Hate and fear often circulate my brain. These thoughts press out any positivity. How do, or can, I cope? During these times, I’ll think of how others handle similar situations. When I worked at a newspaper, impossible though it was to break into the journalists’s inner sanctum or profession, I saw insider secrets. Posted with pride along one printer wall was the most ludicrous hatemail. Gloriously crazed individuals complaining about nothing. Emblazoned: “WALL OF HATE.”
I noticed something curious after starting to consume the low caffeine, high high-fructose corn syrup concoction, taken about 30 minutes after a 30-minute nap concluding my workweek: I felt uncharacteristically starved. I scavenged my fridge for carbohydrates. Nothing seemed to satiate this hunger perhaps provoked by this red syrup or perhaps by my disregard toward my mind’s eye and body with consuming such garbage even for a casual experiment. Why the sudden fascination with energy drinks?
I’ve put on a few pounds since last week. Besides addressing some lingering stress, holding onto other stress, encountering more stress, drinking some high-fructose corn syrup drinks, and eating an entire bag of “healthy” snacks over a three-day period, or less, it’s just been a rough week. That said, putting on a few pounds isn’t like breaking sobriety. It does tell me, however, that I need to more careful. If untended, I could become unhealthier.
I’ve found good things about every job, gig, or whatever I’ve ever had. Whether my colleagues made the bosses tolerable, the location allowed some fun exploration, or the work was satisfying enough, when my mind flashes visions of the stairwell at this company or the workbench of that company, I always feel a melancholy nostalgia until I remember the rest of that job and how this one’s worst is better than some gig’s best days.
“Are you pregnant?!” “Not that I’m aware.” When I tell people about my peanut butter and cheese sandwiches, inspired by the Mr. Saturns, they’re usually a little boing’d out. When I tell them about how I prep them all at once, eat them because they’re an efficient balance of nutrients, and I like ’em, they usually admit that it’s smart. There’s a “mesmerism” with eating predictable foods at predictable times. I don’t feel hunger often.
It costs 37.36263736263729¢ per day to run Better Zombie. The roughly $400 I spent over the past 3 years have yielded more positive results than anything else I’ve ever spent on myself. It took me almost 30 years to realize that I enjoy writing more than playing videogames or any other recreational activity, and once I did, vistas have opened for me to navigate and control, yet not just in regards to the mental and physical processes of writing.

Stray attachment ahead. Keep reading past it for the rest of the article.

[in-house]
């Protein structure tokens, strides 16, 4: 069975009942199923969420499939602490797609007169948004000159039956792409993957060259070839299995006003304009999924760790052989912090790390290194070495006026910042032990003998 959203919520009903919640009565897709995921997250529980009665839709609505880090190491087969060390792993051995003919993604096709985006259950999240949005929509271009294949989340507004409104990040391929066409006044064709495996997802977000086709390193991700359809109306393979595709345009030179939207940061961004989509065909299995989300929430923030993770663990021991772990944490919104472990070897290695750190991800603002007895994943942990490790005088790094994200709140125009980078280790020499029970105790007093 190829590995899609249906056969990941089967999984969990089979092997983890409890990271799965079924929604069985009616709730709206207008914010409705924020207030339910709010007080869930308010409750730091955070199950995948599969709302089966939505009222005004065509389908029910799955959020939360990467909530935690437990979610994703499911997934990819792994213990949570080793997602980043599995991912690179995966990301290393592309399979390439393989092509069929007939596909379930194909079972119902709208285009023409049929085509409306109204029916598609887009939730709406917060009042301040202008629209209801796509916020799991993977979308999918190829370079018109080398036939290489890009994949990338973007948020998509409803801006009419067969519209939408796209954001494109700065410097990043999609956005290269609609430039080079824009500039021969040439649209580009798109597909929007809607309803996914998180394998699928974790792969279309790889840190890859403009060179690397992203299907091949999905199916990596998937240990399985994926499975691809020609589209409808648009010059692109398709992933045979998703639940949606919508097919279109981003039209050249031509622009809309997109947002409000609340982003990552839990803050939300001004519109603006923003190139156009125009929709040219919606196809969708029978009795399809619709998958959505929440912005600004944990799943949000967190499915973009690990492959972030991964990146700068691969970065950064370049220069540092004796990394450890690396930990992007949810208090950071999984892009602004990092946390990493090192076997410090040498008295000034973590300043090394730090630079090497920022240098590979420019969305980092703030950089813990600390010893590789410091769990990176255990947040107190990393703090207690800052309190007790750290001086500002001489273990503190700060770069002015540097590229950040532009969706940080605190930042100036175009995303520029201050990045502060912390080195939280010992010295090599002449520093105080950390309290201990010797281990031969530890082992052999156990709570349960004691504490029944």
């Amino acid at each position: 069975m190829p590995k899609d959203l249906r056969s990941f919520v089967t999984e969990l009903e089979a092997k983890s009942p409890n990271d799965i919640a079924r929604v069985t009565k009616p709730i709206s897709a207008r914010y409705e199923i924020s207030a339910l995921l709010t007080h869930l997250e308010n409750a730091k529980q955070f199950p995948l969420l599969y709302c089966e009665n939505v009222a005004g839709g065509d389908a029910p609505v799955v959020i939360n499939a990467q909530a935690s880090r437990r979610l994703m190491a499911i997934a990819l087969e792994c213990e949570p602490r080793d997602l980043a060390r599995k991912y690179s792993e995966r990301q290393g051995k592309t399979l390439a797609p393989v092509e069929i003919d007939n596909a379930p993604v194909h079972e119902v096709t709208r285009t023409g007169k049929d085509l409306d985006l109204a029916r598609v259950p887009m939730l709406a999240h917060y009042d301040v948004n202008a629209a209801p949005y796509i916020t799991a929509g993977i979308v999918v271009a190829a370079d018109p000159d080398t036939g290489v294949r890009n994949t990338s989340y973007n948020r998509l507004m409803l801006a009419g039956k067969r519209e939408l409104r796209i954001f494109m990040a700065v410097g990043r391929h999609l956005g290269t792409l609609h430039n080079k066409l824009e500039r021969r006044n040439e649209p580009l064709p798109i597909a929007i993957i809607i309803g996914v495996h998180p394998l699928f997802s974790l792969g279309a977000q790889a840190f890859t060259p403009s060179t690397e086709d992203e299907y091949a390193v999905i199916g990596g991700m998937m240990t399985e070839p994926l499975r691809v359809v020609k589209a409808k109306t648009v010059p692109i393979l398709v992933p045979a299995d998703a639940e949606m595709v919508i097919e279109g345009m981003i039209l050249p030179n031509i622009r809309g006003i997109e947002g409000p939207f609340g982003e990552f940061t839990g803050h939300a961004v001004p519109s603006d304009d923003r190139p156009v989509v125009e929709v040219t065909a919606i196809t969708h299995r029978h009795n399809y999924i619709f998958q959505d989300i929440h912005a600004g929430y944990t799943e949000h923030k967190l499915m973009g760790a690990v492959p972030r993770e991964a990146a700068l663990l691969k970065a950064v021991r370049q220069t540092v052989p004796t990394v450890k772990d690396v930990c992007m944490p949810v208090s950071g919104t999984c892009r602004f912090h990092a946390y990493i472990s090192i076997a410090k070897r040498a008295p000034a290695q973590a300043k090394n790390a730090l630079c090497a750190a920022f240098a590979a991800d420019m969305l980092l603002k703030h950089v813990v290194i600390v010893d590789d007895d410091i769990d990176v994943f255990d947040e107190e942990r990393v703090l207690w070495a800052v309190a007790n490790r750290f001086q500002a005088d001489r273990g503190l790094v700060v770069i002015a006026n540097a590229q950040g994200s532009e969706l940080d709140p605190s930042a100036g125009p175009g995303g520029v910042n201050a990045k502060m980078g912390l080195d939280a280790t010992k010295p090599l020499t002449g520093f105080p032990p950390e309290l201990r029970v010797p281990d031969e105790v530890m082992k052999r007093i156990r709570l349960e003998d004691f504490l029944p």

Since getting the new rower, I decided to go all out with an average set length of 30 minutes per day. Sometimes fifteen, sometimes zero, but 30’s my target almost daily. I can be honest enough with myself to differentiate laziness from fatigue, so on those “off” days, I probably give even more of myself than on the other days. I’ve also been watching videos while rowing, which… is that cheating? Should I row meditatively silent?
With increasing consistency, I’ve been getting worse and more diverse headaches than in recent memory. They are the sorts of headaches where, having awoken ready to live your best day, you’re struck down. It’s punishment, but with an unknown cause. On days like these, plans are irrelevant, writing is a chore, and anything more than being awake for a few hours is a pain. This headache is like an invisible spike impaled my right eye.
Although I was pushing a cart, was wearing a hat, and shaved off my beard, I walked past one of my top five favorite managers in a store without being recognized. I dropped forty-four pounds in the two years since we last talked. Weight management has always been a problem for me. I’ve burned off weight before but put it back on due to negligence. I’m confident that now I can retain this fitter identity.
The can of soup cost X. The gasoline cost Y. The materials required to make my lunch cost A, B, and C; sometimes more, sometimes less. The apartment-mansion costs Z daily. When we are granular with our spending, we realize how much potential for regret there is over how much money we’ve squandered on this or that. That’s too bad, right? It’s easy to say we should focus on our future. What about financial vicissitudes?